Trends: Growing Their Own
Frustrated with the cost and time associated with recruiting bilingual teachers, an increasing number of districts are looking to their own language-minority students for prospective instructors. The Fontana program, which helps student participants pay for college, is seen as one of the most comprehensive models in this nascent movement.
As Nievas points out, it not only helps the district but gives the students a leg up, as well. "There are kids you may think are going straight to McDonald's, but who are trying to improve,'' Nievas says. "This program is something our schools aren't doing enough of: saying, 'We can help you achieve your goals.' ''
A 1993 study done for the U.S. Department of Education estimated that there are at least 35,000 certified bilingual teachers working in schools across the country. The National Association for Bilingual Education (NABE) estimates, however, that U.S. school districts currently need about 175,000 more to serve some 3.5 million limited-Englishproficient students.
School districts have used the grow-your-own approach to teacher recruitment for some time, particularly to bolster the ranks of minority teachers or those who specialize in shortage subject areas. But according to David Haselkorn, president of Recruiting New Teachers, a national, nonprofit organization based in Belmont, Mass., no central clearinghouse keeps track of such programs. Last year, the group released what it says was the first national study of precollegiate recruitment efforts, reporting 216 programs enrolling about 30,000 students. Most of the programs were less than five years old. [See "Developing Teachers,'' April 1994.] Since that study, Haselkorn has learned of 290 more programs aimed at early recruitment of students for teaching careers. "The greatest single reason for these programs,'' he says, "has been to attract minority teachers,'' with a lesser emphasis on special education and bilingual education teachers.
One reason that precollegiate recruitment programs in bilingual education are just starting to expand, says James Lyons, executive director of NABE, is that the field has been fraught with political and pedagogical controversy over how to teach students with limited English skills. "We're in a catch-up mode that's about 10 years behind the times because of this,'' Lyons says.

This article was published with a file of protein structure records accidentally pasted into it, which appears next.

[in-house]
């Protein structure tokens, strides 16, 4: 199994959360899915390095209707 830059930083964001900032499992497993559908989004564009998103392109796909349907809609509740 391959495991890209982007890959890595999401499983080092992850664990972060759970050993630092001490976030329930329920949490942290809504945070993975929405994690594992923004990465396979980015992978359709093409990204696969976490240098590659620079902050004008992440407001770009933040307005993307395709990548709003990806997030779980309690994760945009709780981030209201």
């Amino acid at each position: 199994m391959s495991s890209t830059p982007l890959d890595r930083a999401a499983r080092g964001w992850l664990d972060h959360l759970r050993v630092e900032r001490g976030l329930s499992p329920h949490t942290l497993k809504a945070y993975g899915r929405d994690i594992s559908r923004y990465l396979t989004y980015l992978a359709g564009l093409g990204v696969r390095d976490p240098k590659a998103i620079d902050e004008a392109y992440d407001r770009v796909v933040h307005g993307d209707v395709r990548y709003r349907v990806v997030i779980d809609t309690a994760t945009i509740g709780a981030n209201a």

Another factor, according to Gloria DeNecochea, a program officer for the ARCO Foundation and a former bilingual teacher, is that many American schools place little value on knowing languages other than English. "If kids don't think they're valued, why are they going to assume anyone's interested in hiring them because they have other language capabilities?'' she asks.
Exactly right, says Ariel Nievas. "The club helped me shape my thoughts and understand what my language could do for me,'' he says. "It helps kids who have no clue what they want to do with those skills.''
Jerilynn Smith, coordinator of bilingual programs for the Fontana district, started the growyour-own project in 1990, after making repeated trips to Arizona and Texas to recruit bilingual teachers. She spent about $10,000 each time and came back with only two recruits, both of whom eventually left the district. "Getting people to come here was somewhat of a struggle,'' she says, "so we decided to invest in our own people.''
Approximately 6,000 of the district's 30,000 students have limited proficiency in English, and 98 percent of those students speak Spanish. Most of the others speak Arabic or Vietnamese. Since 1990, the district has spent about $70,000 on the program, using a combination of state and federal funds for immigrant and LEP students.
At the core of the program is a Future Bilingual Teachers of America club that the district originally set up in one high school and now operates in two. The faculty advisers bring in elementarylevel bilingual teachers to work with club members on pedagogy in preparation for apprenticeships as teachers' aides. These apprenticeships usually take place during the summer in the district's elementary schools, which are on a year-round schedule. For this work, students receive school credit and get paid. Seniors can work as aides during the regular school year, as well.
Participating senior Jenny Garcia spends the first two periods of the school day helping elementary students read in Spanish and English. "More and more kids are coming from Mexico and Central America into our community,'' she says. "I want to be able to help and give back something.''
If students like Jenny are still interested in becoming bilingual teachers when they graduate from high school, the district will hire them as bilingual aides and pay for their college education. The students must sign a contract agreeing to work as bilingual teachers in Fontana for the same number of years that they receive financial aid.
The idea seems to have caught on. When Nievas joined the club in 1991, there were 13 members; today there are 80. But as interest in the program has grown, so has the need for certified bilingual teachers. Just four years ago, the district had 10; today it has 52 but needs another 50.
The concept is also gaining attention nationally. When Fontana educators gave a presentation on their program at the NABE annual meeting earlier this year, they spoke to a full house. "More and more districts,'' says Mary Leighton, a researcher for Policy Studies Associates in Washington, D.C., "are realizing they're not going to keep bilingual teachers unless they grow their own.''--Lynn Schnaiberg